knitting for, and with, my kid!

One exciting thing to witness during this time of being stuck at home together has been my kid’s burgeoning interest in knitting. She’s discovered that she can knit while listening to podcasts, just like mama!

Sitting in her “nook”, knitting while listening to a podcast. My heart!!

And all of that knitting has had some pretty big results – she finished her first project!

She finished her first project!

She turned the “scarf” she started knitting at age 4 into a cowl! There are some…unintended holes and stitch-count changes, but I still think it looks fantastic, and she’s so proud!


For her next project, she decided to cast on for a blanket for her doll, and I taught her how to do 1-ridge stripes in garter stitch.

Her next project: a doll blanket

I really like the design she’s creating, with a big band of the lighter green on either end, and the skinny stripes in the middle:

Her new project: a doll blanket of her own design.

M’s also gotten me to knit for her doll (whose name is “Sparkles”). She’s been begging for me to knit her doll a hat to match the one I made for her, and the other day while cleaning with her, I found the ball of leftovers from her hat. My child is not known for her patience, so within a few minutes, I’d cast on for a top-down, 1×1 rib hat:

Kiddo asked me to make a hat for her doll out of the leftovers from the hat I made for her.

And since it was such a tiny project, within an hour or so, I was able to bind off with i-cord (because I thought that would keep the bottom hem from getting stretched out with repeated wear) and then I was finished!

She has a hat!

Sparkles looks great with their hat whether paired with short hair or long hair!

Doll hat (with long hair)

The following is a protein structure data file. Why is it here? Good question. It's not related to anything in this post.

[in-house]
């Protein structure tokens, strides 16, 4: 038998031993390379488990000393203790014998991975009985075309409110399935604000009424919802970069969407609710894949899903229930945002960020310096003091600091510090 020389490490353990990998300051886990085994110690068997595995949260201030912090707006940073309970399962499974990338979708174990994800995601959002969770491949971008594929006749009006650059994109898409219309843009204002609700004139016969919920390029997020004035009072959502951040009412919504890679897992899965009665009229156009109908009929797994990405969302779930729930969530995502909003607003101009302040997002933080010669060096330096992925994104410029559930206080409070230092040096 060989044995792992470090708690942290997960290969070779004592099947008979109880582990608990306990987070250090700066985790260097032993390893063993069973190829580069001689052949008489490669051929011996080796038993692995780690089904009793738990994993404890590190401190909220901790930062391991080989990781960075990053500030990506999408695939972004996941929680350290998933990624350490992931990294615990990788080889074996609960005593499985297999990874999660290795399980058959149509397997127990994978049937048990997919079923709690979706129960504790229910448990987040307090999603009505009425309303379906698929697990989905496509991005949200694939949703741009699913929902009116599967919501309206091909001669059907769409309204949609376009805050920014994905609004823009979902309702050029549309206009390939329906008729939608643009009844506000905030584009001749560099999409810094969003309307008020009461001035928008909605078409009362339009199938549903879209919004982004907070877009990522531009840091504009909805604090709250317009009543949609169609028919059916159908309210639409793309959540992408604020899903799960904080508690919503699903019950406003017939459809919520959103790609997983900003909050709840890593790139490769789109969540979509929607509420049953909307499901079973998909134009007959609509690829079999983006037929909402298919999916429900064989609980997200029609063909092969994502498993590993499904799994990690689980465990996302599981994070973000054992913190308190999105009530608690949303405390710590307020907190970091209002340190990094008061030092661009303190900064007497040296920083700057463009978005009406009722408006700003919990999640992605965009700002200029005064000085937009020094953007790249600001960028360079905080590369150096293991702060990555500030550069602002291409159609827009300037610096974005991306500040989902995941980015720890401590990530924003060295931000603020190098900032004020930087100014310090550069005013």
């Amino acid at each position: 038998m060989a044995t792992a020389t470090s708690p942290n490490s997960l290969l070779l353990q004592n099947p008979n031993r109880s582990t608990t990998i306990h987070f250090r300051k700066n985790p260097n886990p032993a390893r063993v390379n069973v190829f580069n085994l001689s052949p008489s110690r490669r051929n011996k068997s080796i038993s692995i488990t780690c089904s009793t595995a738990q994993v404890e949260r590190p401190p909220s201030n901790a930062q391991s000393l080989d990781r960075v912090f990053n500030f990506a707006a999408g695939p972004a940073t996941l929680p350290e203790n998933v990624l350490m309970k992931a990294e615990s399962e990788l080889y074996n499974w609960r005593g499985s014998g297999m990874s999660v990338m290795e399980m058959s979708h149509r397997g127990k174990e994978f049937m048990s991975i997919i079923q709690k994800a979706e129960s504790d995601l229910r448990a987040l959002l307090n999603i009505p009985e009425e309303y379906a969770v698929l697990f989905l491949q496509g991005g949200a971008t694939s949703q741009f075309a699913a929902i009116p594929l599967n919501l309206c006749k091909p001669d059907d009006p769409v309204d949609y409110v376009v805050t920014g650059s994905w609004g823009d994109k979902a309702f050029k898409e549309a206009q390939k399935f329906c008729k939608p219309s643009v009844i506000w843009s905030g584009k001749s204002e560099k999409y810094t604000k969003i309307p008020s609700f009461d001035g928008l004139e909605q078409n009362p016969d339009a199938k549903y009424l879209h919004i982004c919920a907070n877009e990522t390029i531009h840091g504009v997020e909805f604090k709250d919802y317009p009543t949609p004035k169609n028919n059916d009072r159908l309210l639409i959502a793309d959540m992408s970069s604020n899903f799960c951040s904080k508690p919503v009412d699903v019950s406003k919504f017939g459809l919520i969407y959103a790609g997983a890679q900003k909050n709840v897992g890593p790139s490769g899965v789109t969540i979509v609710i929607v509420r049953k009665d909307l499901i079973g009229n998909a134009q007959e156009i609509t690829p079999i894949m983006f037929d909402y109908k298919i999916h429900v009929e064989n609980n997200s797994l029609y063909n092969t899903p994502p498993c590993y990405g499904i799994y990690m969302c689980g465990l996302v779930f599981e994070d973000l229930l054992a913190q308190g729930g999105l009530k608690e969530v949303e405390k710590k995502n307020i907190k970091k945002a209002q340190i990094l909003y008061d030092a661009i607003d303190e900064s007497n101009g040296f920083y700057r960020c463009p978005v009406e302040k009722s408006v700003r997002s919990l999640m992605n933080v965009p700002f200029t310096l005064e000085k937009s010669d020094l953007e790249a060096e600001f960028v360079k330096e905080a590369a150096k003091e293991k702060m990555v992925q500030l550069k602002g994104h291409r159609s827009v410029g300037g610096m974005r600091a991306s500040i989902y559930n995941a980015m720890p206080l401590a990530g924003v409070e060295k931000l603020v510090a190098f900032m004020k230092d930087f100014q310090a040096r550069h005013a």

M said I made her dream come true :)

Happy kiddo with her be-hatted doll.

I haven’t just been knitting for M’s doll – I’ve also been knitting for M! She “inherited” my old desk when we moved into our new house, and in one of the drawers was some Rowan Soft Lux in a sparkly green color. This is DEEP stash – I think I got it something like a dozen years ago? When she saw it, she asked if could use it to make her another one of the garter-yoked, kangaroo-pocketed vests I’ve been making for her, so of course I said YES! I was excited to try out my “knit the i-cord first, then pick up stitches” approach for the neckline cast-on again with a different yarn, and I’m happy to say it worked out great!

Being silly with a knit-in-progress for my kid

(I had a little too much fun taking pictures of the yoke before I joined everything together for the body!)

Being silly with my kid's sweater-in-progress

It’s fitting really well so far!

Looking good so far!

I’ve got a little ways to go before I create the line of purled stitches for the top of the pocket, but I’m really excited to test out the new approach to knitting the bottom hem & pocket that I figured out for my own grown-up, long-sleeve version of this design! She wants to keep hers sleeveless, so we’ll be able to show off both variations.

My favorite kid, trying on her vest-in-progress.

I love my little knitter!!

4 thoughts on “knitting for, and with, my kid!”

  1. I’m actually working on something now that called for knitting an icord neckline and picking up the stitches from there, but that sounded so annoying and fiddly that I just cast on the required stitches and I’ll do the icord at the end. Since you’ve now done it more than once, I assume that means you like it as a technique — do you find it less annoying than doing the applied icord edging later? Might have to reconsider strategy next time I encounter that instruction.

    1. Yes, I do prefer doing it this way! I feel like the i-cord and the stitches end up less…distorted? And I also like that because you’re starting with an i-cord, you can easy “try it on” as a sanity check, to make sure that the neckline isn’t going to be too tight or too loose.

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